While it was a somewhat challenging year for the entire industry, 2016 will probably be remembered as the year when 3D printing finally moved away from prototyping as most 3D printer manufacturers came to the realization that the future is digital production. This realization was driven by giant companies like HP, GE and others, investing significant resources toward this new objective, with this reflecting on all other players, including low-cost filament-based system manufacturers. Our list of the top applications for 2016 can but reflect this trend.
HP Jet Fusion 3D 4200 official presentation
At an exclusive event in Barcelona in May HP presented the final version of its production capable 3D printer and post processing station. The machine is expected to be up to ten times faster than current SLS technology, with both system and material costs dramatically lower. The company expects multiple systems to be used in actual “farms” for real production of up to 50,000 unit batches. With the over $100 billion combined revenues of its two companies, HP has the power to make it happen.
GE acquires Concept Laser and Arcam
With a surprise announcement in September GE announced the acquisition of metal 3D printer manufacturers SLM Solutions (laster switching to Concept Laser after refusal by SLM Solution stockholders) and Arcam AB. GE has been leading the research on implementing metal 3D printing for actual production and although this goal still seems somewhat distant, the company is well on its way. The strength of its over $4 billion in revenues is likely to speed things up.
Amy Purdy’s 3D printed dress at Rio’s Paralympic Opening Ceremony
American athlete Amy Purdy stunned the world with a beautifully choreographed opening ceremony to Rio’s Paralympic Games. Wearing leg prosthetics, Purdy danced along with a robotic arm wearing a beautiful 3D printed dress by designer Danit Peleg. The dress was 3D printed in flexible plastic using a desktop BQ 3D printer.
Stratasys launches full-color polyjet 3D printer and robotic arm composite extrusion for production
Although the two events took place at different times of the year, both represent the will of the current 3D printing leader to retain its leadership role. With 6+1 color and multimaterial capabilities, the new J750 represents the top system for prototyping. With the Siemens partnership and the use of its FDM technology on a Kuka robotic arm, Stratasys is looking to expand into full industrial prodution, especially with new composite materials.
The fight for 3D printed sneaker dominance speeds up
Adidas, Nike, New Balance and even Under Armor all presented end use versions of 3D printed sneakers, as well as ongoing development projects. After several SLS based projects, Nike partnered with HP to develop the Nike Zoom Superfly Flyknit track spike for sprinter Allyson Felix. Adidas answered with its Futurecraft 3D concept, a 3D printed running shoe midsole which could be tailored to the cushioning needs of an individual’s foot. New Balance has been working on 3D printed shoes since 2013, under Armour debuted 96 pairs of its UA Architech running shoes with a 3D-printed lattice structure midsole and 3D-printed upper design in March of 2016.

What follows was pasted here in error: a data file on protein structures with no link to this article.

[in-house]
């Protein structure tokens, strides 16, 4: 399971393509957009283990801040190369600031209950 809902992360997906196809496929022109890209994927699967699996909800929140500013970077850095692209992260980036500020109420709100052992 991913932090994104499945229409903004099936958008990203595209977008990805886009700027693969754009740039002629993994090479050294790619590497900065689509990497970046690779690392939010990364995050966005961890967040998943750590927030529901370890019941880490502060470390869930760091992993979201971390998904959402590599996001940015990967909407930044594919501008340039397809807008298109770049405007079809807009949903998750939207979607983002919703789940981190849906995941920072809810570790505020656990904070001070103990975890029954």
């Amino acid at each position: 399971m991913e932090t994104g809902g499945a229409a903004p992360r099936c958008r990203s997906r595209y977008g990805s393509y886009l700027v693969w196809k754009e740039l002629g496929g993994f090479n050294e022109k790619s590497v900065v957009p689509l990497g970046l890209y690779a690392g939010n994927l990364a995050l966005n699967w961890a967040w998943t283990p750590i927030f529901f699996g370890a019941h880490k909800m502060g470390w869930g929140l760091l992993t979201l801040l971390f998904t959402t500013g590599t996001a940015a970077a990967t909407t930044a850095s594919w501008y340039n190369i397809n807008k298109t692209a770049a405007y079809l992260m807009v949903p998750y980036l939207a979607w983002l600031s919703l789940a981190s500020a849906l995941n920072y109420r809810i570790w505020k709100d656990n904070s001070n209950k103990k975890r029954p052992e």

3D Printing Business Directory Llaunches to offer accurate information on 3D printing companies
In the beginning of the year the new 3D Printing Business Directory launched to offer, for the first time, the most complete listing of 3D printing and 3D printing related companies. With over 3,200 businesses listed, with full contact and location information, and over 75 accurately selected categories, the directory aims to be a useful tool for both 3D printing industry operators and those who are looking to begin to know the companies that make up this new segment of manufacturing.
3D Hubs raises $7 million in funding
One of the startups that best represents the future of 3D printing for production, 3D Hubs, confirmed it poised for significant growth as it collected and additional $7 million in funding, bringing the total to over $11 million. The network now tops 30 K Hubs and it fully support professional 3D printing jobs.
Methesis event brings metal 3D printing to Milan Design Week
Organized by the Replicatore.it, 3D Printing Business Directory, Autodesk, Sisma and with support from Lenovo, the Methesis event asked some of the top designers in the world of 3D printing, including Janne Kyttanen, Francis Bitonti, Danit Peleg, MHOX, Alessandro Zambelli, Igor Knezevic and many more to imagine tablewear products that could be 3D printed in metal. Using the mysint 100 3D printer from Sisma, the entire collection was prepared in less than one month and ready to be displayed at an exclusive Fuorisalone event.
CELLINK hits the stock market
Bioprinting has many faces and although it is still mostly a research tool, some companies are emerging showing that it is also rapidly becoming a business opportunity. One of these is Swedish startup CELLINK. Started by University students, the company is now set to become a major player in the market for bioinks and low cost bioprinters. As further proof, CELLINK debuted on the Swedish NASDAQ with an IPO in October.
Roboze launches desktop 3D printer for PEEK and high performance materials
The paradox of the 3D printing industry is that much innovation is still coming from the smaller companies. One of these is Roboze, which made headlines for launching and delivering to some of the top 3D printing adopters (Airbus, Elbit and more) its new Roboze One +400 system, the only desktop system capable of consistently 3D print using high temperature materials such as PEEK, PEI and more.